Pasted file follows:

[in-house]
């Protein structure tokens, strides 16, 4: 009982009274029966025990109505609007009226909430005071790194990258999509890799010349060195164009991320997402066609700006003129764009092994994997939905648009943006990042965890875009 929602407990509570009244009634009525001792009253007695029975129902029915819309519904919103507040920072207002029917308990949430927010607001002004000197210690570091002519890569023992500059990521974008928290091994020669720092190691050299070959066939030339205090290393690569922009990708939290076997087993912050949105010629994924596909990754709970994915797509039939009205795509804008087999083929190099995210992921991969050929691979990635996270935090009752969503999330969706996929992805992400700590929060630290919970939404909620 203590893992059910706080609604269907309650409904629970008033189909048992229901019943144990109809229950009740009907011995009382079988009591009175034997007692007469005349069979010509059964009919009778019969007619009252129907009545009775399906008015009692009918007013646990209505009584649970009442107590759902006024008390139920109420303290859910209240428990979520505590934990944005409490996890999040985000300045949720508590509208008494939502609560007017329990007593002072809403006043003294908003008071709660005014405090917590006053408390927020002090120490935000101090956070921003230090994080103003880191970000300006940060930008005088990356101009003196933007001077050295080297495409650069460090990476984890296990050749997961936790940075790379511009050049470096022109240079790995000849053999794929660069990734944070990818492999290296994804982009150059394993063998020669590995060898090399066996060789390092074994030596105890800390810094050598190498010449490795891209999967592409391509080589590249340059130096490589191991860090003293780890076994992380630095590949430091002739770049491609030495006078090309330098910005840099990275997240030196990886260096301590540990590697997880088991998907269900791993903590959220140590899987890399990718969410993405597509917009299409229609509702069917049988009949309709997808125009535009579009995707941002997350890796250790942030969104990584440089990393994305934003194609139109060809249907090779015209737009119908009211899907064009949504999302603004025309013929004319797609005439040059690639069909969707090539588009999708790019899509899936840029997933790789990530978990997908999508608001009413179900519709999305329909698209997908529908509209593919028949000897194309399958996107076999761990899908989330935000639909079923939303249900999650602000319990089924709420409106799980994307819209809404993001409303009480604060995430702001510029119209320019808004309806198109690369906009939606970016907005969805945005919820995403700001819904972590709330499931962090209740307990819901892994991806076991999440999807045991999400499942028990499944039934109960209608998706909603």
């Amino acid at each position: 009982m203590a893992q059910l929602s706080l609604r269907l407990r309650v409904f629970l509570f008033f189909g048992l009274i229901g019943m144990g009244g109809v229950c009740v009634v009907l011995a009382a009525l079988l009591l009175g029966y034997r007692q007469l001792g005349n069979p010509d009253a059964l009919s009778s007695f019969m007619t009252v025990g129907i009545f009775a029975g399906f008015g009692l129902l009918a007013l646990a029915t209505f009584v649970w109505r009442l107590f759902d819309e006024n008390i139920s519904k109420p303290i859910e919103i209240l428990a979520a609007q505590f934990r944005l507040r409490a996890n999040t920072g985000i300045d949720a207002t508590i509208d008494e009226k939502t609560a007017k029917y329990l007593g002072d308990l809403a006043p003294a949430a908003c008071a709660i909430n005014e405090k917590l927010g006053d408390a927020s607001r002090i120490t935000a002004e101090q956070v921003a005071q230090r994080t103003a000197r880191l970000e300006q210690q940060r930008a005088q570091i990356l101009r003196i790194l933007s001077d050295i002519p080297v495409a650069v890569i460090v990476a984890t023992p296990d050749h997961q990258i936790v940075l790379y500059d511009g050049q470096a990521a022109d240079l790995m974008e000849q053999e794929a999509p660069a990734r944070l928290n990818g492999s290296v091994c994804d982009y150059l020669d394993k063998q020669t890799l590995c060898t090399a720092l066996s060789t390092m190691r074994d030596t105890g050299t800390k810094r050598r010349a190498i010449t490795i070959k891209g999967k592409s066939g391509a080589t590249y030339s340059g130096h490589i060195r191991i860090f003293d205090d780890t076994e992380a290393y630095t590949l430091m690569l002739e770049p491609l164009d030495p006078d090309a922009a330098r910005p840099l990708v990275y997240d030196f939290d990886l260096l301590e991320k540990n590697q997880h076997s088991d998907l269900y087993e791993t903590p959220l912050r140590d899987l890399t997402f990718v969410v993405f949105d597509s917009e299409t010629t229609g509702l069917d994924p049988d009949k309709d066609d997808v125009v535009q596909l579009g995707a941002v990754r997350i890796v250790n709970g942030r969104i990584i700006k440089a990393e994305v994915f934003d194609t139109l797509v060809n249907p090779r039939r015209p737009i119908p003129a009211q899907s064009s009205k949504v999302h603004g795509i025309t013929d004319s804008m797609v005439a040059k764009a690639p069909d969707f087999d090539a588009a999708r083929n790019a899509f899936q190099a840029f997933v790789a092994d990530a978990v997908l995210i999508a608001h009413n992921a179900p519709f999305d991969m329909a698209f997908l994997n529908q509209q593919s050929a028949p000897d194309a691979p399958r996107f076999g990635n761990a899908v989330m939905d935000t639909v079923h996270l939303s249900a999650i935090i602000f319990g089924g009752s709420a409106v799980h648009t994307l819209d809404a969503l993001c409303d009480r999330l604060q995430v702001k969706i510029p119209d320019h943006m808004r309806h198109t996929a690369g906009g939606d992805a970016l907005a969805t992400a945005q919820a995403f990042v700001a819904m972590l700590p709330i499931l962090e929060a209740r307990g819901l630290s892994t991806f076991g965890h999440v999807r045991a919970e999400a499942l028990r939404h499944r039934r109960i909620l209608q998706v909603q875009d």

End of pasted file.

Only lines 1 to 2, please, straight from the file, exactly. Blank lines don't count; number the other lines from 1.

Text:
[in-house]
């Protein structure tokens, strides 16, 4: 009982009274029966025990109505609007009226909430005071790194990258999509890799010349060195164009991320997402066609700006003129764009092994994997939905648009943006990042965890875009 929602407990509570009244009634009525001792009253007695029975129902029915819309519904919103507040920072207002029917308990949430927010607001002004000197210690570091002519890569023992500059990521974008928290091994020669720092190691050299070959066939030339205090290393690569922009990708939290076997087993912050949105010629994924596909990754709970994915797509039939009205795509804008087999083929190099995210992921991969050929691979990635996270935090009752969503999330969706996929992805992400700590929060630290919970939404909620 203590893992059910706080609604269907309650409904629970008033189909048992229901019943144990109809229950009740009907011995009382079988009591009175034997007692007469005349069979010509059964009919009778019969007619009252129907009545009775399906008015009692009918007013646990209505009584649970009442107590759902006024008390139920109420303290859910209240428990979520505590934990944005409490996890999040985000300045949720508590509208008494939502609560007017329990007593002072809403006043003294908003008071709660005014405090917590006053408390927020002090120490935000101090956070921003230090994080103003880191970000300006940060930008005088990356101009003196933007001077050295080297495409650069460090990476984890296990050749997961936790940075790379511009050049470096022109240079790995000849053999794929660069990734944070990818492999290296994804982009150059394993063998020669590995060898090399066996060789390092074994030596105890800390810094050598190498010449490795891209999967592409391509080589590249340059130096490589191991860090003293780890076994992380630095590949430091002739770049491609030495006078090309330098910005840099990275997240030196990886260096301590540990590697997880088991998907269900791993903590959220140590899987890399990718969410993405597509917009299409229609509702069917049988009949309709997808125009535009579009995707941002997350890796250790942030969104990584440089990393994305934003194609139109060809249907090779015209737009119908009211899907064009949504999302603004025309013929004319797609005439040059690639069909969707090539588009999708790019899509899936840029997933790789990530978990997908999508608001009413179900519709999305329909698209997908529908509209593919028949000897194309399958996107076999761990899908989330935000639909079923939303249900999650602000319990089924709420409106799980994307819209809404993001409303009480604060995430702001510029119209320019808004309806198109690369906009939606970016907005969805945005919820995403700001819904972590709330499931962090209740307990819901892994991806076991999440999807045991999400499942028990499944039934109960209608998706909603």